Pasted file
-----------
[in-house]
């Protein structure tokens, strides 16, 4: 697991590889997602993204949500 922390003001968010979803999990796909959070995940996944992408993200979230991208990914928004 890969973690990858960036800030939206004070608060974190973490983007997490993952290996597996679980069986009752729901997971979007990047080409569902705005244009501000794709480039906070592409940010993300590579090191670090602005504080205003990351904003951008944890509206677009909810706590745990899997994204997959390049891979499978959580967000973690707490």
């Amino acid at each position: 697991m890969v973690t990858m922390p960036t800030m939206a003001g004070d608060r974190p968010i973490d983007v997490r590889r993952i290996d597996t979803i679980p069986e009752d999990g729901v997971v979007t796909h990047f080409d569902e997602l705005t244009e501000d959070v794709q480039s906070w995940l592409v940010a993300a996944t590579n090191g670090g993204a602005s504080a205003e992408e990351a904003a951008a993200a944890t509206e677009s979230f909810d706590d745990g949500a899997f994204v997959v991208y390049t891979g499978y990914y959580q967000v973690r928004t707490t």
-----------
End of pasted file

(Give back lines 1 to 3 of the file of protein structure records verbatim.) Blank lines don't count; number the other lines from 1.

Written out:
[in-house]
């Protein structure tokens, strides 16, 4: 697991590889997602993204949500 922390003001968010979803999990796909959070995940996944992408993200979230991208990914928004 890969973690990858960036800030939206004070608060974190973490983007997490993952290996597996679980069986009752729901997971979007990047080409569902705005244009501000794709480039906070592409940010993300590579090191670090602005504080205003990351904003951008944890509206677009909810706590745990899997994204997959390049891979499978959580967000973690707490």
């Amino acid at each position: 697991m890969v973690t990858m922390p960036t800030m939206a003001g004070d608060r974190p968010i973490d983007v997490r590889r993952i290996d597996t979803i679980p069986e009752d999990g729901v997971v979007t796909h990047f080409d569902e997602l705005t244009e501000d959070v794709q480039s906070w995940l592409v940010a993300a996944t590579n090191g670090g993204a602005s504080a205003e992408e990351a904003a951008a993200a944890t509206e677009s979230f909810d706590d745990g949500a899997f994204v997959v991208y390049t891979g499978y990914y959580q967000v973690r928004t707490t």